(Pictured above) This works well with brake balls (see below), or on its own. With your palm facing upwards, thrust four fingers into the brake (leaving the thumb outside), then ‘strike’ your fingertips towards your face so the brake line now goes between first and second finger. If you have a ball or acro handles, grab over that. To release the grip it’s best to rotate your hand so your palm is facing you (as pictured).
Brake balls/acro handles
Acro handles or brake balls are attached to the top of the brake handle to give you something to grip hold of for added contact with the wing. It stops the slightly spongy feeling of the brake handle fabric acting as a shock absorber, so you get hard-sprung contact which some pilots like. However, your hands can fatigue from gripping the ball over a long period on a stiff glider.
This is explained well in Kelly’s Farina’s Mastering Paragliding book (useful reading for progressing pilots). From the first position (holding the base of the handle), move your hand in a circle towards your centre line, upwards then outwards, to collect a ‘half wrap’ of brake line (it’s demonstrated in the video below).
This gives you an optimal position for thermaling, with great control. It’s also very easy to release the brake altogether. The line rests on the handle stiffener, so it doesn’t cut into your hand. You can also pinch the line between thumb and forefinger to get delicate feedback from the wing. Overall this seems to be a good solution for comfort, control and safety during thermaling.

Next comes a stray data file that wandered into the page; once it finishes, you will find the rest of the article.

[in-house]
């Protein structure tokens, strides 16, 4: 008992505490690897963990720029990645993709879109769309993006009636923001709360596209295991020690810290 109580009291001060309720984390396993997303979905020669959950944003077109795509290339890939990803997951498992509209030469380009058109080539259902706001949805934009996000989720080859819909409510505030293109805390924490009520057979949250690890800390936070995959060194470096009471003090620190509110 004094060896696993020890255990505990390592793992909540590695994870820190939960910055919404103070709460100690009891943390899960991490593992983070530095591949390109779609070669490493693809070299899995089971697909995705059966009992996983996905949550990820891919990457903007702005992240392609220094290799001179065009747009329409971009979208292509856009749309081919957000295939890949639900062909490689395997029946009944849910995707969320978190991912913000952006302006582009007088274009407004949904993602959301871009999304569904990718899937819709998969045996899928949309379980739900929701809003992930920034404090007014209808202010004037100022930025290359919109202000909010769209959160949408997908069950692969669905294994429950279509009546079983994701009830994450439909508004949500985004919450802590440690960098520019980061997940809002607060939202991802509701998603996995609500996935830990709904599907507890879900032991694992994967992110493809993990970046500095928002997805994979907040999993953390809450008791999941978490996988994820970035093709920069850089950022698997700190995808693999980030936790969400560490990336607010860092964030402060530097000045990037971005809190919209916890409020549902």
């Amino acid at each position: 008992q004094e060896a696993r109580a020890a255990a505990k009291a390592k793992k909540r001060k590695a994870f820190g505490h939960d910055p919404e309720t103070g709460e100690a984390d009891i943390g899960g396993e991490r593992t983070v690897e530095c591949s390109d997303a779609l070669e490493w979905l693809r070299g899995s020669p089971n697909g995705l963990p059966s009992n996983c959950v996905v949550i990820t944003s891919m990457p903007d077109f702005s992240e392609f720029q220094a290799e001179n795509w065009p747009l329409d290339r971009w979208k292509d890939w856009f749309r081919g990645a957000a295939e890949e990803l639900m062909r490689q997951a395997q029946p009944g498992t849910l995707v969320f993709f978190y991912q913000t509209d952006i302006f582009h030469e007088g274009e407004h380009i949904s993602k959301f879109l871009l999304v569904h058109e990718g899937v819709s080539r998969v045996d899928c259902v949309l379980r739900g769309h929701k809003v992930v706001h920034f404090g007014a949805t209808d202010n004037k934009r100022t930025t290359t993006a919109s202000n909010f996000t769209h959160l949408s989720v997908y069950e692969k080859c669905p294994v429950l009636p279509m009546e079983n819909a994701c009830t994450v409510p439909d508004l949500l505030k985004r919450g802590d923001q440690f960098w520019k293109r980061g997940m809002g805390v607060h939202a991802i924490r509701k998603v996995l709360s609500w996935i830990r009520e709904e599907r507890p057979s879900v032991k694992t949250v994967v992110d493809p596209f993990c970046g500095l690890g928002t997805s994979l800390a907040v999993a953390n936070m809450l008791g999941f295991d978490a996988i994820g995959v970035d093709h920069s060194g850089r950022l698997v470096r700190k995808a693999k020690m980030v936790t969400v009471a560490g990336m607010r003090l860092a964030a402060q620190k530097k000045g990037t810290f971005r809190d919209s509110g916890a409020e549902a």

However, be careful that you have long enough brake lines to accommodate this (it’s not suitable on every glider). Also remember this will change the height of your stall point and your spin point, so be aware of this during your turns and landing approaches.
This is the ‘old school’ technique and is not recommended: ‘hands through the loops’ grip, then a wrap of line is taken around the outside of the hand. In the old days brakes were sometimes made way too long, or the wings had very long travel and unresponsive controls, so it was necessary to shorten the brakes a lot to get tight thermaling turns. However, this technique is bad, the line cuts off the circulation and ‘ties’ the hands into the brake loops which makes a fast release problematic, and the full wrap shortens the lines too much so you run the risk of stalling or spinning the wing because of the large change in brake position.
Carlo’s brake grab
“I don’t have one favoured technique for holding the controls, I change the way I hold the controls depending on various factors e.g. which glider I’m flying, wing brake length/travel/pressure, what kind of flying I’m doing, the flying conditions, the thermal, and I purposefully change my the way I am holding the brakes to avoid fatigue on longer flights.
I probably most often fly with my hands through the loops. Next, a half wrap or I just hold the toggle around the outside, near the top. When I want to relax and I don’t need to steer the wing much I fly in the ‘tourist position’ just holding the bottom of the brakes. I also hold them like this when flying accelerated and using the rear risers.”
Play, experiment, find out what works best for you.
Brake grab video
Greg explains some options for grabbing your brakes